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Saturday, January 11, 2014

DSGE Models Fail The Market Test

Noah Smith wrote a post I was planning on writing: the most damning critique of Dynamic Stochastic General Equilibrium (DSGE) models is that no-one in the private sector uses them...

UPDATE: One of the points raised by Noah Smith is that he though the fact that no one in the private sector uses DSGE was the most damning critique. I believe that it matters, but I have doubts that the models make any sense, even if some people try using them. This new post gives one of my larger complaints with regards to the Representative Household assumption.

The reason I held back on writing the article is that I could not safely state that nobody in the private sector uses them, rather that I am unaware of anyone using them. And although I was in finance for 15 years, I was hardly the most connected person out there. (In fact, Tony Yates states that he was involved with some group that did use the models, so it's safe to say that there are some groups out there attempting to use DSGE models.)

To my mind, the most basic reason they are not widely used is that they need to be determined via linearisation, which means that we are modelling the deviations of economic variables from a base case on the basis of some variable changing. (E.g., how much do trajectories move if the Fed hikes rates 50 basis points more than is forecast?)

Policy makers have been conditioned to think that this mode of analysis represents best practice - they are focussed what is the impact of moving policy lever x. However, reading the entrails of sacrificed animals used to be "best practice" in decision making.

The problem is simple: if we actually know what the base forecast is, why not use the technique that generated it to determine the new economic trajectory, rather than passing through the linearisation? For people in financial markets, the whole point of economic models is to determine the base forecast. Therefore, a technique that assumes you already know the base forecast is useless.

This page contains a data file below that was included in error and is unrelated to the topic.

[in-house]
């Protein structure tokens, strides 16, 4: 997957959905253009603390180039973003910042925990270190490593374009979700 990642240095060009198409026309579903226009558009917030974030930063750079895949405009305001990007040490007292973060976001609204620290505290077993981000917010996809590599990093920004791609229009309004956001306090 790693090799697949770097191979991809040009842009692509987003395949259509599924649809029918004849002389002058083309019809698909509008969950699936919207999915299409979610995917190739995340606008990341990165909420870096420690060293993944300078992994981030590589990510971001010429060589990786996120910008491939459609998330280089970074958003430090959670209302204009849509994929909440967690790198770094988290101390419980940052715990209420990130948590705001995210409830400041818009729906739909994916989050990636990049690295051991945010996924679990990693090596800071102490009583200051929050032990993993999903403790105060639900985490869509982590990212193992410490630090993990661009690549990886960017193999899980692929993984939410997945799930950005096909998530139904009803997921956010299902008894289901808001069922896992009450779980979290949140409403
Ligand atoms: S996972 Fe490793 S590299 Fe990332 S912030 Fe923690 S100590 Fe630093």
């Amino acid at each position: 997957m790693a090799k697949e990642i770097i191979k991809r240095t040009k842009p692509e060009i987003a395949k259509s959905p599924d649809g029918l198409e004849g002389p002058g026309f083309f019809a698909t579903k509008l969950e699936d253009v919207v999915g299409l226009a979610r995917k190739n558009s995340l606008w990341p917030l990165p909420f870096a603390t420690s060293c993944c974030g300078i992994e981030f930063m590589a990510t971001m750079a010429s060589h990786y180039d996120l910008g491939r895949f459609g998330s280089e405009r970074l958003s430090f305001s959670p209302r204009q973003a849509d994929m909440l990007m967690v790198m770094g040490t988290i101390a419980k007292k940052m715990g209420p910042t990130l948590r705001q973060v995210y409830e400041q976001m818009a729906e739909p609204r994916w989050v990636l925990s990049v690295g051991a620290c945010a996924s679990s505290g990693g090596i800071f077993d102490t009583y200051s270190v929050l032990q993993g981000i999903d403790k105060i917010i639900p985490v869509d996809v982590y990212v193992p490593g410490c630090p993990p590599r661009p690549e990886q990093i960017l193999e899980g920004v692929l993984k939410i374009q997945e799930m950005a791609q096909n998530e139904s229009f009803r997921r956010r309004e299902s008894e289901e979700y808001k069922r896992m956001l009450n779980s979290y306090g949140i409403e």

• You can get a DGSE model to tell you how a Bank of Canada rate hike is supposed to change the trajectory of inflation versus the path that it will follow if they keep rates steady. But the Bank of Canada's problem is that they do not know why inflation continues to be weaken this late in the expansion cycle, and so they have no idea what the inflation forecast should be for the case where rates are on hold.
  • A DSGE model will use variables like the output gap. But the main question in the U.S. is - how much slack is in the labour market? Is the fall in the Participation Rate legitimate or not? We do not know how to relate the observed variables (the Unemployment Rate, the Employment Ratio) to the corresponding DSGE model variable (the output gap).

And from an academic standpoint, the technique appears problematic as it largely cannot be falsified - any prediction errors can be explained by "random unforecastable shocks", parameter changes, or changes to the state around which you are taking the linearisation (which is the big excitement about the "Zero Lower Bound"). As Popper argued, any theory which is non-falsifiable tells us nothing useful.

(c) Brian Romanchuk 2014

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